Having grown up, studied, lived and worked in the UK, Ireland and the US, I have always been aware of the debates about equal pay and representation in professions for women. However, arriving in Zimbabwe I quickly discovered that gender equality is a whole different ball game. From orientation when we were told that female volunteers staying in host families are likely to have earlier curfew times and more chores to do, to conversations with ICS national volunteers who expressed the view that women who are subject to domestic violence may have provoked it, our minds were opened to the challenges faced by women in Zimbabwe today. 

In the second half of our project cycle we were asked to deliver some training sessions to the beneficiaries at Kentucky Farm on gender equality. In carrying out our research we visited the Legal Resource Foundation in Mutare and discovered some challenges for gender equality in Zimbabwe. Since independence in 1980 there have been efforts to redress the balance and promote gender equality, mainly through the enactment of laws. Before the passing of the Legal Age of Majority Act in 1982, a woman did not have access to land and other resources in her own right, she could not be a guardian to her children or inherit. In fact, it wasn’t until the Law of Inheritance was amended in November 1997 that women could inherit along with or instead of a male heir. 

In Zimbabwe, women are over-represented in the informal sector of the economy and low wage jobs in the formal sector, but under-represented in higher management positions in the public and private sectors. In Parliament in Zimbabwe, women now make up 18 per cent of the 150 Members of Parliament. In order to redress the balance, Zimbabwe has introduced some quota systems and systems of positive discrimination, for example accepting women for jobs with lower qualifications than their male counterparts. Although this can help to get women into the workplace, it can cause resentment if male colleagues think they are being overlooked in favour of less qualified colleagues. 

Much as there have been some legal changes in Zimbabwe and it is now more common to see women in the workplace, working as managers and leaders, a bigger challenge lies at home. The culture in Zimbabwe is very traditional with women bearing the burden of household chores and childcare. The first time in my host home that my host mum got on her knees to wash my host father’s hands and serve him his dinner I was shocked. There is very obvious discrimination where my host sister is expected to clean up after others, while my host brother is told he is in charge when my host father is out of the house - even when he is seven years old and there are three adult women living in the house.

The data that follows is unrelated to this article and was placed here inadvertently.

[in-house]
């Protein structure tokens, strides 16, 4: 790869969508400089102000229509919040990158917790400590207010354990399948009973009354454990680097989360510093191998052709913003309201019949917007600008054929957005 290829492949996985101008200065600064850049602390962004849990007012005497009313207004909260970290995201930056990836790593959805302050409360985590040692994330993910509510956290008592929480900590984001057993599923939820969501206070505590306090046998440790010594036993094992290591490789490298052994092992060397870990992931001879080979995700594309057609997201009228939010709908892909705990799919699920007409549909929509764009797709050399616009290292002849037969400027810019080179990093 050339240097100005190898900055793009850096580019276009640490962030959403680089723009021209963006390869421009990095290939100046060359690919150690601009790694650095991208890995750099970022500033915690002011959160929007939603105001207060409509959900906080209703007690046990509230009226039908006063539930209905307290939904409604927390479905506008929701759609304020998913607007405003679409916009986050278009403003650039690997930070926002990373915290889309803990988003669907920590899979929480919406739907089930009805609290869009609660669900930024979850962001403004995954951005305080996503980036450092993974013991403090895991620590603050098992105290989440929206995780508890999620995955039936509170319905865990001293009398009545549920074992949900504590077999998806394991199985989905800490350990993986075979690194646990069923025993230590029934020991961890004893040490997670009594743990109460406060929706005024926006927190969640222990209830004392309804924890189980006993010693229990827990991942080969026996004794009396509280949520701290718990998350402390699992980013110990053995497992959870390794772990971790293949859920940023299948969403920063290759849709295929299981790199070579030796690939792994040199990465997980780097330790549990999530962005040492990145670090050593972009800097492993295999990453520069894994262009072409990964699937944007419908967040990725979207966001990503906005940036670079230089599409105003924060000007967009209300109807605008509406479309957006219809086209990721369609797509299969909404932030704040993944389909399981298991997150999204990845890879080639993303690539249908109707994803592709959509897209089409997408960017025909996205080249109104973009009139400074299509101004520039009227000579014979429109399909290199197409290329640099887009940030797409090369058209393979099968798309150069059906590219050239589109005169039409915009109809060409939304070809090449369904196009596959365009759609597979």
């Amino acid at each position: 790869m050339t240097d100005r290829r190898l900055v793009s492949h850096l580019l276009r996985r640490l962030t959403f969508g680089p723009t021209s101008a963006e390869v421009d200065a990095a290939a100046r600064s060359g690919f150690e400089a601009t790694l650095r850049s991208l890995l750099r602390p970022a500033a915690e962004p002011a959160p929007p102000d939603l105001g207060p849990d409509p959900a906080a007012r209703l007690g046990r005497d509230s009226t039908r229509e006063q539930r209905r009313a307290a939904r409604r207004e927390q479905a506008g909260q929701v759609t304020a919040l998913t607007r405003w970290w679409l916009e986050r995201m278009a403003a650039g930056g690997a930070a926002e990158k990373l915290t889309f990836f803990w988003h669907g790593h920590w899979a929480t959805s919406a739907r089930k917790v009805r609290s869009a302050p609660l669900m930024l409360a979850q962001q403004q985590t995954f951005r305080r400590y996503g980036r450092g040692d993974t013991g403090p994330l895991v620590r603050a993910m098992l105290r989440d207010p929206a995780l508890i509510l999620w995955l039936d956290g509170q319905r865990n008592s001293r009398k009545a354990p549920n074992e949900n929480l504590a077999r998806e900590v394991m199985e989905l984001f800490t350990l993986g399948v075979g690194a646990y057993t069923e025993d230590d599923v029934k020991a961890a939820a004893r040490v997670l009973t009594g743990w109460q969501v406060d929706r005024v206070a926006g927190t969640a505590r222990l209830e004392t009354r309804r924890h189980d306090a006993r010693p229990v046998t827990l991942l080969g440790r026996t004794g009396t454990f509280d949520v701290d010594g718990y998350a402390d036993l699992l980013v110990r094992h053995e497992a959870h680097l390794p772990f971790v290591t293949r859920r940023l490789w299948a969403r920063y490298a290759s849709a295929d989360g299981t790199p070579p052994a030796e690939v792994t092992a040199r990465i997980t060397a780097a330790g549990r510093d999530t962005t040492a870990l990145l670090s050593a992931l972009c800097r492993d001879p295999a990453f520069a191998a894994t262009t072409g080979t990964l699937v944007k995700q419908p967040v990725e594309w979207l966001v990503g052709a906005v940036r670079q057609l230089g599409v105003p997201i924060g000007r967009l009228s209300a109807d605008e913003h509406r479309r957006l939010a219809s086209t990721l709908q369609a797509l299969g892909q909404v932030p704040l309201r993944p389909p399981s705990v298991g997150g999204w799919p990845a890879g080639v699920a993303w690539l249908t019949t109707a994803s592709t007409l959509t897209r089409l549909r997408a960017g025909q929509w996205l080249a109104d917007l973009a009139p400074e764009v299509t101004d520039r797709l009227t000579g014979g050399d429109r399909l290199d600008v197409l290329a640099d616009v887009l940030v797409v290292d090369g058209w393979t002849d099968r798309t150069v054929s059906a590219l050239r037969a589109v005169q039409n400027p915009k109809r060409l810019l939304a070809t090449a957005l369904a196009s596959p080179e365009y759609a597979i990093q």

One of the most difficult things I found to understand was ‘Lobola’ or bride price. This is paid by the groom’s family to the bride’s family before a couple can marry, and is often thousands of dollars in cash, household items and other gifts. If a woman is not a virgin that amount is reduced, but if she is pregnant before marriage the groom’s family have to pay additional money in damages. Lobola means that families are more protective of daughters, who cannot go out in the evenings in case their chastity might be in question, which would result in a reduction in Lobola. Furthermore, until recently, if a couple get divorced the bride’s family have to repay Lobola, making it very difficult for a woman to leave her husband, for example if he is violent. 

Gender inequality had some unexpected consequences in our team. Even though there are more female ICS national volunteers, we very rarely saw them after work for social events or on weekends away as their families won’t let them attend or they have chores to do. Female ICS UK volunteers are judged for being out later in the evenings, and have earlier curfews than their male counterparts. 

As a team, we were really keen to take on the challenge of gender inequality and run some training sessions on it at Kentucky Farm, where the majority of the beneficiaries are female. We ran two absolutely fantastic training sessions, one on gender equality and one on gender-based violence. Not only have we been able to share cross-cultural differences (one example being that women in bars in the UK are not usually assumed to be prostitutes!) but we also learnt from each other. The best part of these sessions has been the discussions where the beneficiaries, both male and female, have been able to discuss their views on gender equality and how to tackle inequality in their own communities and on gender-based violence, discussing what they can do if they or someone they know is being abused. 

In our own team, we tried to make social events as accessible for everyone as possible, marking special events with team lunches and holding team bonding activities during the working day. 

It has made us think a lot about gender issues and realise how lucky we are to have been born in the UK, a country where women are still fighting for equal pay and there is still gender imbalance in many professions, but women are in general free to choose our own paths in life. 

Written by ICS Alumni Team Leader Sarah Henderson (July - September 2015 cycle) especially for the International Day for the Elimination of Violence against Women 2015